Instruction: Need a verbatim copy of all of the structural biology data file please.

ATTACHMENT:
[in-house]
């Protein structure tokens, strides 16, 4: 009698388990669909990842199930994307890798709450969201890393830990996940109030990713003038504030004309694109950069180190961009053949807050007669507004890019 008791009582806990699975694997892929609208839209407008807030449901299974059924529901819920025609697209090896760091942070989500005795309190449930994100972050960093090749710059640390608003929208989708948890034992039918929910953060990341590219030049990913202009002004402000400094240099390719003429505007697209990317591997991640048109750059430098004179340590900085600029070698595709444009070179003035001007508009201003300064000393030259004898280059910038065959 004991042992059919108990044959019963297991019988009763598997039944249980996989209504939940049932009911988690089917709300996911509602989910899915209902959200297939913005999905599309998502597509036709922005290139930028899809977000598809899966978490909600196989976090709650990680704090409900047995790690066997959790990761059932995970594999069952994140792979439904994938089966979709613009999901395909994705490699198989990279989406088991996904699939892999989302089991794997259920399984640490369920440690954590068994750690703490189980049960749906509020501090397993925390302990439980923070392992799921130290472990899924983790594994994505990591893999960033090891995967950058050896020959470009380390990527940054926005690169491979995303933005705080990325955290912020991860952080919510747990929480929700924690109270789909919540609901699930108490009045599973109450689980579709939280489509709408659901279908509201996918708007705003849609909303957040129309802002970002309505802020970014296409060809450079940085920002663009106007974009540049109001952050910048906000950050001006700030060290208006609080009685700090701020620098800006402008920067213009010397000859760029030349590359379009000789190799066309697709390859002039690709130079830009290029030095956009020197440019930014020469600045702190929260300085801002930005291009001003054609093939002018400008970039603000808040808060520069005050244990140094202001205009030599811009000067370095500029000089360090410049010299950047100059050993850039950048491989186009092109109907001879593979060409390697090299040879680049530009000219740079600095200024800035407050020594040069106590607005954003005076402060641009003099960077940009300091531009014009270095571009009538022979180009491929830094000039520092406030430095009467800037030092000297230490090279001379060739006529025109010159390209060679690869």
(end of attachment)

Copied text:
[in-house]
């Protein structure tokens, strides 16, 4: 009698388990669909990842199930994307890798709450969201890393830990996940109030990713003038504030004309694109950069180190961009053949807050007669507004890019 008791009582806990699975694997892929609208839209407008807030449901299974059924529901819920025609697209090896760091942070989500005795309190449930994100972050960093090749710059640390608003929208989708948890034992039918929910953060990341590219030049990913202009002004402000400094240099390719003429505007697209990317591997991640048109750059430098004179340590900085600029070698595709444009070179003035001007508009201003300064000393030259004898280059910038065959 004991042992059919108990044959019963297991019988009763598997039944249980996989209504939940049932009911988690089917709300996911509602989910899915209902959200297939913005999905599309998502597509036709922005290139930028899809977000598809899966978490909600196989976090709650990680704090409900047995790690066997959790990761059932995970594999069952994140792979439904994938089966979709613009999901395909994705490699198989990279989406088991996904699939892999989302089991794997259920399984640490369920440690954590068994750690703490189980049960749906509020501090397993925390302990439980923070392992799921130290472990899924983790594994994505990591893999960033090891995967950058050896020959470009380390990527940054926005690169491979995303933005705080990325955290912020991860952080919510747990929480929700924690109270789909919540609901699930108490009045599973109450689980579709939280489509709408659901279908509201996918708007705003849609909303957040129309802002970002309505802020970014296409060809450079940085920002663009106007974009540049109001952050910048906000950050001006700030060290208006609080009685700090701020620098800006402008920067213009010397000859760029030349590359379009000789190799066309697709390859002039690709130079830009290029030095956009020197440019930014020469600045702190929260300085801002930005291009001003054609093939002018400008970039603000808040808060520069005050244990140094202001205009030599811009000067370095500029000089360090410049010299950047100059050993850039950048491989186009092109109907001879593979060409390697090299040879680049530009000219740079600095200024800035407050020594040069106590607005954003005076402060641009003099960077940009300091531009014009270095571009009538022979180009491929830094000039520092406030430095009467800037030092000297230490090279001379060739006529025109010159390209060679690869």